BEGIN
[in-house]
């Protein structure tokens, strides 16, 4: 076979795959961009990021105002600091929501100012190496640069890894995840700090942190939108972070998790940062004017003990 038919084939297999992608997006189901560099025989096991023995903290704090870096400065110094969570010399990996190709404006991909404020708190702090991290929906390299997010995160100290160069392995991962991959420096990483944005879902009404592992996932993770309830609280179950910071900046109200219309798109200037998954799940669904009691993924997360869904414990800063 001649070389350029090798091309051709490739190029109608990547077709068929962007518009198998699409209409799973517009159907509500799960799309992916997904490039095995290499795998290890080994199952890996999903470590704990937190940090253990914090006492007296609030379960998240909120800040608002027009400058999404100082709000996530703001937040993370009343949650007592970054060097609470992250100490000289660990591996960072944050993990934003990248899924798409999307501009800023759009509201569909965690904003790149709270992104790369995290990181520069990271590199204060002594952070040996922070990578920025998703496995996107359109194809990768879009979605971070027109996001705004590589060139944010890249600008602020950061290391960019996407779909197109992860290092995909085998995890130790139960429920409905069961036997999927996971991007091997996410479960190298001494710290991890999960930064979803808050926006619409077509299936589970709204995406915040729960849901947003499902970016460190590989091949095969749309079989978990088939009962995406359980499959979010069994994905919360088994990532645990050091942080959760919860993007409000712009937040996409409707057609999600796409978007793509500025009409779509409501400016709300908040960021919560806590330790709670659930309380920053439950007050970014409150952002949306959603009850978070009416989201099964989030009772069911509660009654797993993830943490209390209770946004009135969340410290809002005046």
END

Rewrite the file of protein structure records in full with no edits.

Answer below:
[in-house]
């Protein structure tokens, strides 16, 4: 076979795959961009990021105002600091929501100012190496640069890894995840700090942190939108972070998790940062004017003990 038919084939297999992608997006189901560099025989096991023995903290704090870096400065110094969570010399990996190709404006991909404020708190702090991290929906390299997010995160100290160069392995991962991959420096990483944005879902009404592992996932993770309830609280179950910071900046109200219309798109200037998954799940669904009691993924997360869904414990800063 001649070389350029090798091309051709490739190029109608990547077709068929962007518009198998699409209409799973517009159907509500799960799309992916997904490039095995290499795998290890080994199952890996999903470590704990937190940090253990914090006492007296609030379960998240909120800040608002027009400058999404100082709000996530703001937040993370009343949650007592970054060097609470992250100490000289660990591996960072944050993990934003990248899924798409999307501009800023759009509201569909965690904003790149709270992104790369995290990181520069990271590199204060002594952070040996922070990578920025998703496995996107359109194809990768879009979605971070027109996001705004590589060139944010890249600008602020950061290391960019996407779909197109992860290092995909085998995890130790139960429920409905069961036997999927996971991007091997996410479960190298001494710290991890999960930064979803808050926006619409077509299936589970709204995406915040729960849901947003499902970016460190590989091949095969749309079989978990088939009962995406359980499959979010069994994905919360088994990532645990050091942080959760919860993007409000712009937040996409409707057609999600796409978007793509500025009409779509409501400016709300908040960021919560806590330790709670659930309380920053439950007050970014409150952002949306959603009850978070009416989201099964989030009772069911509660009654797993993830943490209390209770946004009135969340410290809002005046």